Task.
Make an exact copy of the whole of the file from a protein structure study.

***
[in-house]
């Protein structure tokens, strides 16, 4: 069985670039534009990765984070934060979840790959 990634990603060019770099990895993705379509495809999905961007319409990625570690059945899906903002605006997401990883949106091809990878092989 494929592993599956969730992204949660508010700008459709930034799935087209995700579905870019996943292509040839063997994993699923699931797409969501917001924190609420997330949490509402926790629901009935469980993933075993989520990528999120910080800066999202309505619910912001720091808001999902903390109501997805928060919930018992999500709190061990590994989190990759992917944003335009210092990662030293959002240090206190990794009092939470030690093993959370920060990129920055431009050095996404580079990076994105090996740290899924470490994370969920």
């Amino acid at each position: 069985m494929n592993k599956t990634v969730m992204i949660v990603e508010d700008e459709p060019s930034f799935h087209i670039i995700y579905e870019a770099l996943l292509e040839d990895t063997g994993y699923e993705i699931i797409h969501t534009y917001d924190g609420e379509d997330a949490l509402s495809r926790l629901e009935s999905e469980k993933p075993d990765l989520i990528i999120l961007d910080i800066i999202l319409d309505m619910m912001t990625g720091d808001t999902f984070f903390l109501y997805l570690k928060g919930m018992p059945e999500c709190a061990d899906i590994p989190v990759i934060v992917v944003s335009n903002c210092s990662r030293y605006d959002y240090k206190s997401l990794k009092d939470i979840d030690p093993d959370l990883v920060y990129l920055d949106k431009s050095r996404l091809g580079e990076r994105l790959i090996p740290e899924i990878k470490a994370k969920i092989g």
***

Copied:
[in-house]
């Protein structure tokens, strides 16, 4: 069985670039534009990765984070934060979840790959 990634990603060019770099990895993705379509495809999905961007319409990625570690059945899906903002605006997401990883949106091809990878092989 494929592993599956969730992204949660508010700008459709930034799935087209995700579905870019996943292509040839063997994993699923699931797409969501917001924190609420997330949490509402926790629901009935469980993933075993989520990528999120910080800066999202309505619910912001720091808001999902903390109501997805928060919930018992999500709190061990590994989190990759992917944003335009210092990662030293959002240090206190990794009092939470030690093993959370920060990129920055431009050095996404580079990076994105090996740290899924470490994370969920």
């Amino acid at each position: 069985m494929n592993k599956t990634v969730m992204i949660v990603e508010d700008e459709p060019s930034f799935h087209i670039i995700y579905e870019a770099l996943l292509e040839d990895t063997g994993y699923e993705i699931i797409h969501t534009y917001d924190g609420e379509d997330a949490l509402s495809r926790l629901e009935s999905e469980k993933p075993d990765l989520i990528i999120l961007d910080i800066i999202l319409d309505m619910m912001t990625g720091d808001t999902f984070f903390l109501y997805l570690k928060g919930m018992p059945e999500c709190a061990d899906i590994p989190v990759i934060v992917v944003s335009n903002c210092s990662r030293y605006d959002y240090k206190s997401l990794k009092d939470i979840d030690p093993d959370l990883v920060y990129l920055d949106k431009s050095r996404l091809g580079e990076r994105l790959i090996p740290e899924i990878k470490a994370k969920i092989g």